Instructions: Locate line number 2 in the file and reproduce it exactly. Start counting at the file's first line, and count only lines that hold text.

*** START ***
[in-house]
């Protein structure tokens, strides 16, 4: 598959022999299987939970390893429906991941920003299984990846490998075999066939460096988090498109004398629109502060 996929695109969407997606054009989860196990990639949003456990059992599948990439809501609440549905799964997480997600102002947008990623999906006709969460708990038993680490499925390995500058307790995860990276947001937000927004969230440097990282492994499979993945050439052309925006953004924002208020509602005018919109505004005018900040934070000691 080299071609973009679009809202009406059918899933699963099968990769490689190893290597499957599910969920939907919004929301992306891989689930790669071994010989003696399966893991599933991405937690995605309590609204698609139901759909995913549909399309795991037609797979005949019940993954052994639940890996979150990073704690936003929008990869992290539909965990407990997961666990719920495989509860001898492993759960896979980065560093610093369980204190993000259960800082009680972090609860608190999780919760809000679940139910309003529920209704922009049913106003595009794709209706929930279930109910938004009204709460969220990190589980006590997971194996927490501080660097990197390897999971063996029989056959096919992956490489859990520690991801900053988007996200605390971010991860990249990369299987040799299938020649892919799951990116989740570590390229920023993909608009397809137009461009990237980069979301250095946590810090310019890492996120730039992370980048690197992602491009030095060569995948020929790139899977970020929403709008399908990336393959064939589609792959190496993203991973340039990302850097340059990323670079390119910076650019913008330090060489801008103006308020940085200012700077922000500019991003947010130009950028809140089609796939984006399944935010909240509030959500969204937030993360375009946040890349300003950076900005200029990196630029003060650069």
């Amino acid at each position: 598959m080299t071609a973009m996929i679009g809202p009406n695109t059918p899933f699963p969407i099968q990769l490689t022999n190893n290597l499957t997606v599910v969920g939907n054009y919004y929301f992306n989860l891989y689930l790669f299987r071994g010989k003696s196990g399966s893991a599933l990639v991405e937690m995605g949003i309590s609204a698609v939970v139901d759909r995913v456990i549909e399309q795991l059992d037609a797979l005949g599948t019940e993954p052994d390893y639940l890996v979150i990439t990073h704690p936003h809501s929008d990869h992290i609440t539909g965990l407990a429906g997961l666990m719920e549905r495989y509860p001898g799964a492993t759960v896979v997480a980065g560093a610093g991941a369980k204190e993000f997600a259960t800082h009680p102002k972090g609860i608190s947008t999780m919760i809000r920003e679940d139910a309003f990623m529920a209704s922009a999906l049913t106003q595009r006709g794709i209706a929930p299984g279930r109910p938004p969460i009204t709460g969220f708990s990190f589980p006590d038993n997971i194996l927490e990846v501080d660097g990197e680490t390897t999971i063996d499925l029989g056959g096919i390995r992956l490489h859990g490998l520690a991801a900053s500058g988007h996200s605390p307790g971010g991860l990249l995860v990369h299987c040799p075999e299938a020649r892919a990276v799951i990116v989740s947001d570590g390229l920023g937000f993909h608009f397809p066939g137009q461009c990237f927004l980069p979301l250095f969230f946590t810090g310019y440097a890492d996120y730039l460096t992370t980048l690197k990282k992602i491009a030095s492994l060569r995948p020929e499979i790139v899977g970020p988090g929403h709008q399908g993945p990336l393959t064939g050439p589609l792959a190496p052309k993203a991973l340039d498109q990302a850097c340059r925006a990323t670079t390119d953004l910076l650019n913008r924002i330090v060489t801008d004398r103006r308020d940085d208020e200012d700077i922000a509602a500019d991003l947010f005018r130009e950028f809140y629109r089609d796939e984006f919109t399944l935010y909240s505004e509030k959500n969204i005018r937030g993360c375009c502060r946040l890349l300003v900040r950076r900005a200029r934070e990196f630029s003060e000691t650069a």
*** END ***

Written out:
């Protein structure tokens, strides 16, 4: 598959022999299987939970390893429906991941920003299984990846490998075999066939460096988090498109004398629109502060 996929695109969407997606054009989860196990990639949003456990059992599948990439809501609440549905799964997480997600102002947008990623999906006709969460708990038993680490499925390995500058307790995860990276947001937000927004969230440097990282492994499979993945050439052309925006953004924002208020509602005018919109505004005018900040934070000691 080299071609973009679009809202009406059918899933699963099968990769490689190893290597499957599910969920939907919004929301992306891989689930790669071994010989003696399966893991599933991405937690995605309590609204698609139901759909995913549909399309795991037609797979005949019940993954052994639940890996979150990073704690936003929008990869992290539909965990407990997961666990719920495989509860001898492993759960896979980065560093610093369980204190993000259960800082009680972090609860608190999780919760809000679940139910309003529920209704922009049913106003595009794709209706929930279930109910938004009204709460969220990190589980006590997971194996927490501080660097990197390897999971063996029989056959096919992956490489859990520690991801900053988007996200605390971010991860990249990369299987040799299938020649892919799951990116989740570590390229920023993909608009397809137009461009990237980069979301250095946590810090310019890492996120730039992370980048690197992602491009030095060569995948020929790139899977970020929403709008399908990336393959064939589609792959190496993203991973340039990302850097340059990323670079390119910076650019913008330090060489801008103006308020940085200012700077922000500019991003947010130009950028809140089609796939984006399944935010909240509030959500969204937030993360375009946040890349300003950076900005200029990196630029003060650069």